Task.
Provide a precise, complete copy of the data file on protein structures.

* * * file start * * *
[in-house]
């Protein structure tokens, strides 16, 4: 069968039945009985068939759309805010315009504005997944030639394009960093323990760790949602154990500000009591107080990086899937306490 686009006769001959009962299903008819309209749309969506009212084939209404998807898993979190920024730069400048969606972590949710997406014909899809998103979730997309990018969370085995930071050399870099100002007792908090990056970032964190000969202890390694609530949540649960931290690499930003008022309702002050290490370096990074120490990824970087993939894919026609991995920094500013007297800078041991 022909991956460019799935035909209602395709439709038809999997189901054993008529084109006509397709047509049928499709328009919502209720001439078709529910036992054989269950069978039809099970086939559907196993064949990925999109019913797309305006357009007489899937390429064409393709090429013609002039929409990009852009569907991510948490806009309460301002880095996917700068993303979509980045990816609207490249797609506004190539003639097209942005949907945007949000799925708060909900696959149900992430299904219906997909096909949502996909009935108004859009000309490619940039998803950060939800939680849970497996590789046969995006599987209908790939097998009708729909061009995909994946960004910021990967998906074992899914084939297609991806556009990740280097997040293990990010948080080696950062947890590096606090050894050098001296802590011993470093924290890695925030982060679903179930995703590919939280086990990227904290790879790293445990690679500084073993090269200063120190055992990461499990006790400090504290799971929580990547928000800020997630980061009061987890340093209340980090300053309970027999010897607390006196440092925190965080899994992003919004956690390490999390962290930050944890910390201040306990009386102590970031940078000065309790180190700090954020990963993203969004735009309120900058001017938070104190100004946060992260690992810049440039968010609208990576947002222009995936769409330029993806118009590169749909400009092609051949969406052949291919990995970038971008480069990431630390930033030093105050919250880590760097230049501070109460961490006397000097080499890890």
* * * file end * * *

[in-house]
């Protein structure tokens, strides 16, 4: 069968039945009985068939759309805010315009504005997944030639394009960093323990760790949602154990500000009591107080990086899937306490 686009006769001959009962299903008819309209749309969506009212084939209404998807898993979190920024730069400048969606972590949710997406014909899809998103979730997309990018969370085995930071050399870099100002007792908090990056970032964190000969202890390694609530949540649960931290690499930003008022309702002050290490370096990074120490990824970087993939894919026609991995920094500013007297800078041991 022909991956460019799935035909209602395709439709038809999997189901054993008529084109006509397709047509049928499709328009919502209720001439078709529910036992054989269950069978039809099970086939559907196993064949990925999109019913797309305006357009007489899937390429064409393709090429013609002039929409990009852009569907991510948490806009309460301002880095996917700068993303979509980045990816609207490249797609506004190539003639097209942005949907945007949000799925708060909900696959149900992430299904219906997909096909949502996909009935108004859009000309490619940039998803950060939800939680849970497996590789046969995006599987209908790939097998009708729909061009995909994946960004910021990967998906074992899914084939297609991806556009990740280097997040293990990010948080080696950062947890590096606090050894050098001296802590011993470093924290890695925030982060679903179930995703590919939280086990990227904290790879790293445990690679500084073993090269200063120190055992990461499990006790400090504290799971929580990547928000800020997630980061009061987890340093209340980090300053309970027999010897607390006196440092925190965080899994992003919004956690390490999390962290930050944890910390201040306990009386102590970031940078000065309790180190700090954020990963993203969004735009309120900058001017938070104190100004946060992260690992810049440039968010609208990576947002222009995936769409330029993806118009590169749909400009092609051949969406052949291919990995970038971008480069990431630390930033030093105050919250880590760097230049501070109460961490006397000097080499890890």